What's In Blue

Posted Thu 7 May 2015

Informal Interactive Dialogue and Briefing on Libya by the ICC Prosecutor

On Monday afternoon (11 May), Council members, at the request of Chile, are scheduled to hold an informal interactive dialogue with the International Criminal Court (ICC) Prosecutor, Fatou Bensouda. Although scheduled to provide the semi-annual briefing on the work of the ICC in Libya the following day (12 May), Bensouda will have the opportunity to have a broader and potentially less scripted exchange on the situation in Libya with Council members through this format. (A similar exchange on Libya took place on 8 May 2013, and some Council members felt the need to engage again in this format with the Prosecutor, given key developments in ICC proceedings as well as the grim picture she depicted of her accountability efforts in Libya during her last briefing in November 2014.)

Relations between Libya and the ICC have been tense since the decision by the ICC that Saif Al-Islam Qaddafi, son of deposed leader Muammar Qaddafi, should be tried in The Hague, as per the referral in resolution 1970. On 10 December 2014, the ICC’s Pre-Trial Chamber issued a decision on Libya’s non-compliance with the Court on the case against Qaddafi, by which the matter was referred back to the Council. On 27 March, the Council adopted resolution 2213, in which it noted the ICC decision and emphasised strongly the importance of the Libyan government’s full cooperation with the ICC and the Prosecutor. Council members are expected to want to discuss the type of Council follow-up that could be helpful in addressing Libya’s lack of cooperation with the Court, given its decision not to surrender him to the ICC.

Council members might ask for more information about Bensouda’s interaction with Libyan authorities regarding accountability efforts, and how she is navigating the current political divisions in the country. They might be particularly interested in her assessment of the trial of 37 Qaddafi-era officials accused of serious crimes during the 2011 revolution—including Saif al-Islam Qaddafi, initially testifying via video link, and former intelligence chief Abdullah Al-Senussi—which has been ongoing intermittently in Tripoli since 24 March 2014. Council members may ask Bensouda if in her opinion, the ICC’s July 2014 conclusion that Al-Senussi’s alleged crimes were being adequately investigated in Libya, thus making the case inadmissible before the ICC, still holds, given the changes in the institutional and political landscape in Libya. (The UN Support Mission in Libya [UNSMIL] and the Office of the High Commissioner for Human Rights [OHCHR] have voiced concerns that the trial risks falling short of basic international standards such as the International Covenant on Civil and Political Rights.)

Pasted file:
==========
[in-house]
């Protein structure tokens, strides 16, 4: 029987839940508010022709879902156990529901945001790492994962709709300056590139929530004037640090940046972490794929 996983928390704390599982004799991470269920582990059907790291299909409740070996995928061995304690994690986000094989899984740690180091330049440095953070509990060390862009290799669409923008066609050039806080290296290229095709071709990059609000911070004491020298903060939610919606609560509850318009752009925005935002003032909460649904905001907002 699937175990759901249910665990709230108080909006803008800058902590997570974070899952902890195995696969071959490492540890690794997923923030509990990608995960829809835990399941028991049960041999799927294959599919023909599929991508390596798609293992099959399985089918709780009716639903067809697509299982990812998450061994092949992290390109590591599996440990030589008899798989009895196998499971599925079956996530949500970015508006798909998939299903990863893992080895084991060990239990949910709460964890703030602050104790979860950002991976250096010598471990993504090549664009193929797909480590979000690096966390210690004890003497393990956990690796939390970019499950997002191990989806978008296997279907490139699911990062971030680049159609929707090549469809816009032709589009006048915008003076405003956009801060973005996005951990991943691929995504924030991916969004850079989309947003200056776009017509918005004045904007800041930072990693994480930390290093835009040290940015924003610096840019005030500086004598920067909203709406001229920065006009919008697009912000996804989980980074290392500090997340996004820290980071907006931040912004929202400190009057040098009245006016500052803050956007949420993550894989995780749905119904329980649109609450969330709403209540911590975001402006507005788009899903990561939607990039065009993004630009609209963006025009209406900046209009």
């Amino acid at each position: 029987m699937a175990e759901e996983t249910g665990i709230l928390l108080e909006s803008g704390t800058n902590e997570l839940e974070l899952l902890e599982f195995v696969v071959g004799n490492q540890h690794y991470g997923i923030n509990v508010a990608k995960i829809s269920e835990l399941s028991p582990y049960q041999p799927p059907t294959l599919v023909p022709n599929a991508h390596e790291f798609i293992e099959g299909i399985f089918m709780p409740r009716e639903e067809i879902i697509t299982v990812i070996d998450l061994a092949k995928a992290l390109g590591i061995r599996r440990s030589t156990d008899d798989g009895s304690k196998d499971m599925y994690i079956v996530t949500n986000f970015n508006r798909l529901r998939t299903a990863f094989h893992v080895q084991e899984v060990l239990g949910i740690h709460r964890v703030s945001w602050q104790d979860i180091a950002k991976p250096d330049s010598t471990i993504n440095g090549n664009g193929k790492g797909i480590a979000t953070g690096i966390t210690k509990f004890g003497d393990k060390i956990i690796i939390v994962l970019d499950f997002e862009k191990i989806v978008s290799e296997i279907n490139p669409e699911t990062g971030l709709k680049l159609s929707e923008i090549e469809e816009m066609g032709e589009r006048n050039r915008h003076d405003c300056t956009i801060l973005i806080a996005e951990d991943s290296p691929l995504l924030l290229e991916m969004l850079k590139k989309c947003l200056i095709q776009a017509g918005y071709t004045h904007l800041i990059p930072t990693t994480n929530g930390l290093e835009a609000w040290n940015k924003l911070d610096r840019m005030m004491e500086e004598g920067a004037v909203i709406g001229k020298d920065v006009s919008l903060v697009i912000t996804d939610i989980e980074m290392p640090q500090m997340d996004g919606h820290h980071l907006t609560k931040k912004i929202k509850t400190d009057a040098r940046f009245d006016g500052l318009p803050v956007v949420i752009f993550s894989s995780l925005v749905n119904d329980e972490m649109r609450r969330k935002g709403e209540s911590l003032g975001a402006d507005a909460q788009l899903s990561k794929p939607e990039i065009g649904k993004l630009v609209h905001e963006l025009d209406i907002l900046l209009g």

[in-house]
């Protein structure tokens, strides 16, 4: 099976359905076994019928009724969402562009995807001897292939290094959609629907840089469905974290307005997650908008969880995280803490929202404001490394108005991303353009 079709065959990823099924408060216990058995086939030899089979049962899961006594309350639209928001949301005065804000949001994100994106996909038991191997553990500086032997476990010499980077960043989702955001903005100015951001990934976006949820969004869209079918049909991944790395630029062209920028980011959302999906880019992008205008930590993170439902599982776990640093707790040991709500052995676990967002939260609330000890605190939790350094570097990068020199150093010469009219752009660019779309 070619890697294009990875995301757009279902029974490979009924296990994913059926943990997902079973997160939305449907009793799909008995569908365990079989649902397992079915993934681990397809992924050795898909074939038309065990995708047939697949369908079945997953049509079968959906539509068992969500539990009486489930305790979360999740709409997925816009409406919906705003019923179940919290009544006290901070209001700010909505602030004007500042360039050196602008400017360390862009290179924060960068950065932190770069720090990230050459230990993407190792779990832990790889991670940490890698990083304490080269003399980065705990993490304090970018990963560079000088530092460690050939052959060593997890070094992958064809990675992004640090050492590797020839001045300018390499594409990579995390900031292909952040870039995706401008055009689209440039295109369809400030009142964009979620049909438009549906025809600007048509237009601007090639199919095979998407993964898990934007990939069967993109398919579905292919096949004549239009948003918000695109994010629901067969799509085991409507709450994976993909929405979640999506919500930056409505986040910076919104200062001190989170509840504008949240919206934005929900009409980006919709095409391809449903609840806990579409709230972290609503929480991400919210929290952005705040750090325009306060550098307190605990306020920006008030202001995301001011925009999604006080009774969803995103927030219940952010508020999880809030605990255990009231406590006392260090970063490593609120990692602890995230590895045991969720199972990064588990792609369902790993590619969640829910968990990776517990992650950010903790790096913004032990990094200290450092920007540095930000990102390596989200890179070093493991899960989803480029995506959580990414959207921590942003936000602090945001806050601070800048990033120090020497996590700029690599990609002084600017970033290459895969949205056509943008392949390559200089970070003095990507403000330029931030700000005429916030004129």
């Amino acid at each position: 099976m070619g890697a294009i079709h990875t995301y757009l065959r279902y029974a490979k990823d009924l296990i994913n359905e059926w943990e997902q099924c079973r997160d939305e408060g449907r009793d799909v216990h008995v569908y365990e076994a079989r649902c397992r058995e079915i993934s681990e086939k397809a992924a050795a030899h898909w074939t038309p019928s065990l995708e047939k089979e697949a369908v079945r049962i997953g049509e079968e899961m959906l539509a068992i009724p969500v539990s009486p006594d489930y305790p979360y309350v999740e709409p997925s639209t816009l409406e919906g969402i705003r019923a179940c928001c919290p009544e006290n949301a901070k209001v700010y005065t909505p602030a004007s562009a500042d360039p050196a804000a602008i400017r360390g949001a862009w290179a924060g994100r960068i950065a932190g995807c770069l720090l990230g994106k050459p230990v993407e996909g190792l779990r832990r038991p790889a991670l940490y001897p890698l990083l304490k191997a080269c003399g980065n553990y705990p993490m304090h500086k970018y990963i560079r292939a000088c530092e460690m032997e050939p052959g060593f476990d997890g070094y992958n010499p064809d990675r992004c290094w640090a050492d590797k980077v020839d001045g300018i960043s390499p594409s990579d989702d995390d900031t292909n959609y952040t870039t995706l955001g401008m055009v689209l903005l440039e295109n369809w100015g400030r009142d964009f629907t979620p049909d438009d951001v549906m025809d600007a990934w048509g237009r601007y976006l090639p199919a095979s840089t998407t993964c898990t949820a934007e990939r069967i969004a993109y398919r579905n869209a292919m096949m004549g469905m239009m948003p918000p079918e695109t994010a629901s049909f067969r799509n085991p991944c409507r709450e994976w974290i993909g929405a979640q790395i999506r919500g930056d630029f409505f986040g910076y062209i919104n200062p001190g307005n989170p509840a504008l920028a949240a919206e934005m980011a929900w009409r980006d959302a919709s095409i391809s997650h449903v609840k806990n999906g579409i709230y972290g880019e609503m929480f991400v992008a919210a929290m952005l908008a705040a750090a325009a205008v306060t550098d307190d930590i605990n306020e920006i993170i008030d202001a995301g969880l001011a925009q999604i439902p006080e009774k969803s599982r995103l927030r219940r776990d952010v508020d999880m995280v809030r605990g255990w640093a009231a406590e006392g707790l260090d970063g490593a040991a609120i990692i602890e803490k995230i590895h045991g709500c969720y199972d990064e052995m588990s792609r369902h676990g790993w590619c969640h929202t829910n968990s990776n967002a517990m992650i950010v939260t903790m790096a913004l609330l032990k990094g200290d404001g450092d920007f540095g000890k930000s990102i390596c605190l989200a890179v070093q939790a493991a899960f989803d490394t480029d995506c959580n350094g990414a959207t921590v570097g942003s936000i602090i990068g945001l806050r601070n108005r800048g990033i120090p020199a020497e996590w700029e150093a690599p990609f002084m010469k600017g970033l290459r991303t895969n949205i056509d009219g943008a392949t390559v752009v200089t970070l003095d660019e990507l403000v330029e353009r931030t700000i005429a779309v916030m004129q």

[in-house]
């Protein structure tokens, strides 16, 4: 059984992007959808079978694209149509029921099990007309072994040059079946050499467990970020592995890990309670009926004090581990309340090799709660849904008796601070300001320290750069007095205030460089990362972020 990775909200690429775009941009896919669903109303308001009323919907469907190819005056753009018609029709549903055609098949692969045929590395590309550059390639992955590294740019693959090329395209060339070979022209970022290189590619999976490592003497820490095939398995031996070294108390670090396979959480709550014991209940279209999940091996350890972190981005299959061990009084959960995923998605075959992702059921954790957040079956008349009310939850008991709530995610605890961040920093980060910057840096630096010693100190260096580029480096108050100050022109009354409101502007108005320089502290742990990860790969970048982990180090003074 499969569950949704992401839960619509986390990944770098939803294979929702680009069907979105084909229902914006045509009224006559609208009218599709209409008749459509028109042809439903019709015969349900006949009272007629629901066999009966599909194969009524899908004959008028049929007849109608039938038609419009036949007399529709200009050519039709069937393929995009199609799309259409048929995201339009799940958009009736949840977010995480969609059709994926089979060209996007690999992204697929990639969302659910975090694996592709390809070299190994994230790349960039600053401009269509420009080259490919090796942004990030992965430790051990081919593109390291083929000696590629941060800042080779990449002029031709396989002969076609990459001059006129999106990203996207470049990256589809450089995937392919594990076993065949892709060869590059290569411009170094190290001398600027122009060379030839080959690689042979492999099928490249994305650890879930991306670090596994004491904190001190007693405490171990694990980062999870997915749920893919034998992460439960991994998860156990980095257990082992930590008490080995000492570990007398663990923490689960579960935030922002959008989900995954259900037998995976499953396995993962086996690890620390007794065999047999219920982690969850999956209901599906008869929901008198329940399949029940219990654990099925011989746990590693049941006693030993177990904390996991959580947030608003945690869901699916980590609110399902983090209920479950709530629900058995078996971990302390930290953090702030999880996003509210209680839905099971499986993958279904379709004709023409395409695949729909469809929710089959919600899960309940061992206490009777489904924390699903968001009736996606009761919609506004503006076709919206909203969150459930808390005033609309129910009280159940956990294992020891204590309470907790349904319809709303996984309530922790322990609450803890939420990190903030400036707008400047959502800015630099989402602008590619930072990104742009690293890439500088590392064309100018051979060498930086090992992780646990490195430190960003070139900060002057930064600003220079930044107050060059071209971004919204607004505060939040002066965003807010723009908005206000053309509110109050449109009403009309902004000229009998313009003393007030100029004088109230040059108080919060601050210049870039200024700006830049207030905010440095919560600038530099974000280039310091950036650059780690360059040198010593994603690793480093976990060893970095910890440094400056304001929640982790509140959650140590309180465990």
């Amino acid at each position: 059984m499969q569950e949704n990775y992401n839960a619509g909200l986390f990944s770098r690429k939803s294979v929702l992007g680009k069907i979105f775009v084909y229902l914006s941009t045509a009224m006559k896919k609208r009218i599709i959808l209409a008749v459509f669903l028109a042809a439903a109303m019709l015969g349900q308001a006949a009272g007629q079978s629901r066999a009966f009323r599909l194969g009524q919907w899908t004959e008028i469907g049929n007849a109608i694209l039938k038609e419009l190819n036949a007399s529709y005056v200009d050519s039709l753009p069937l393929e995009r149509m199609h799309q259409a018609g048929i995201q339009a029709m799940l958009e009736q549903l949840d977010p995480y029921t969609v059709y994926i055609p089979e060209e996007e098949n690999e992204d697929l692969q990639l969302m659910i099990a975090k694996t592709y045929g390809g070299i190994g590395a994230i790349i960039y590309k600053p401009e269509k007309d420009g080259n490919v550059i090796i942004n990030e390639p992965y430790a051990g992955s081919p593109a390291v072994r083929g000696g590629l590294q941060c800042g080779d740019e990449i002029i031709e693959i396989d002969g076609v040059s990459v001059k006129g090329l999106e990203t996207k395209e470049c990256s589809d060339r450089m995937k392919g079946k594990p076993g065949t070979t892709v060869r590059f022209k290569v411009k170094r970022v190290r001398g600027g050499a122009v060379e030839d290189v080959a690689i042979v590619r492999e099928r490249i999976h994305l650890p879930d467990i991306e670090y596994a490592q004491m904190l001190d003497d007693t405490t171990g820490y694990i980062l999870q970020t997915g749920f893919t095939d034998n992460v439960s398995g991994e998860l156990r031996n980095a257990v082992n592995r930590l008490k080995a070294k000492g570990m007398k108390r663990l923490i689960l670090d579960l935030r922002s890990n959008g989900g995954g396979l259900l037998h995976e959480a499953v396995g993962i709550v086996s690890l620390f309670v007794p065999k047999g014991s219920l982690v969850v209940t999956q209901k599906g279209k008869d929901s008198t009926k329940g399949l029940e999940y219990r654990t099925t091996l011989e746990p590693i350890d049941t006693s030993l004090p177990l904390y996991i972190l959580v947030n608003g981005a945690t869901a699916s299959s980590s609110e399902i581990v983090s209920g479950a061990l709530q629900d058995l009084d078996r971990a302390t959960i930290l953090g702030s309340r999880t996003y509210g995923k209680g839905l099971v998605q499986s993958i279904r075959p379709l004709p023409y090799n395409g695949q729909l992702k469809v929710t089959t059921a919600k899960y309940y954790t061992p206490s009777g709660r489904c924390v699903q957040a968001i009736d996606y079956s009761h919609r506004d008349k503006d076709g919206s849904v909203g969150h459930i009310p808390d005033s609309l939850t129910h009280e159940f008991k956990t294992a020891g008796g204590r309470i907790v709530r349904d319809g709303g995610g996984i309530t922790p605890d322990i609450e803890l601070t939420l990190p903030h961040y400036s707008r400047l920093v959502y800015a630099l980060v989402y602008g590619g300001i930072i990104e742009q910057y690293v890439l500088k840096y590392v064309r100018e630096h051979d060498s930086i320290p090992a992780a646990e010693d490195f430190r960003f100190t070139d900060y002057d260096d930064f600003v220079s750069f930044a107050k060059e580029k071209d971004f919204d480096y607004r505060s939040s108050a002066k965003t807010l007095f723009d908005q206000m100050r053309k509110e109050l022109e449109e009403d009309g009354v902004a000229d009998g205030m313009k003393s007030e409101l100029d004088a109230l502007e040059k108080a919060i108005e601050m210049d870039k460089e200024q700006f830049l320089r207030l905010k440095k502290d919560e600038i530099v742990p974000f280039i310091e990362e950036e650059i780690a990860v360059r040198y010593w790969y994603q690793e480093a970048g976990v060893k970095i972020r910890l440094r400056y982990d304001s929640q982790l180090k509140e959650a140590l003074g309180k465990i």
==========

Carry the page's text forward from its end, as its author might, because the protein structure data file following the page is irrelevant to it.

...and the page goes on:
Briefing the Council on 11 November 2014, Bensouda highlighted how instability in Libya and the ICC’s lack of resources had severely undermined the Court’s investigative efforts, including of new instances of international crimes. Council members might be interested in hearing what impact this may have on recent violations and human rights abuses in Libya, which potentially fall under the jurisdiction of the ICC according to a 23 December 2014 report of UNSMIL and OHCHR.

It seems that addressing accountability efforts in Libya is a topic of low priority to some Council members. In addition to the difficulties posed by members that are not parties to the ICC, in the past Council members that are parties to the Rome Statute (which convene in a caucus) have not been able to find a common voice to respond to findings on non-compliance issued by the ICC, therefore undermining the Council’s accountability efforts in making referrals to the Court. Monday’s dialogue, along with current discussions within the caucus on how to respond to the latest finding of non-compliance on Darfur, spearheaded by Council members Chile and Lithuania, is an attempt to overcome this deadlock.

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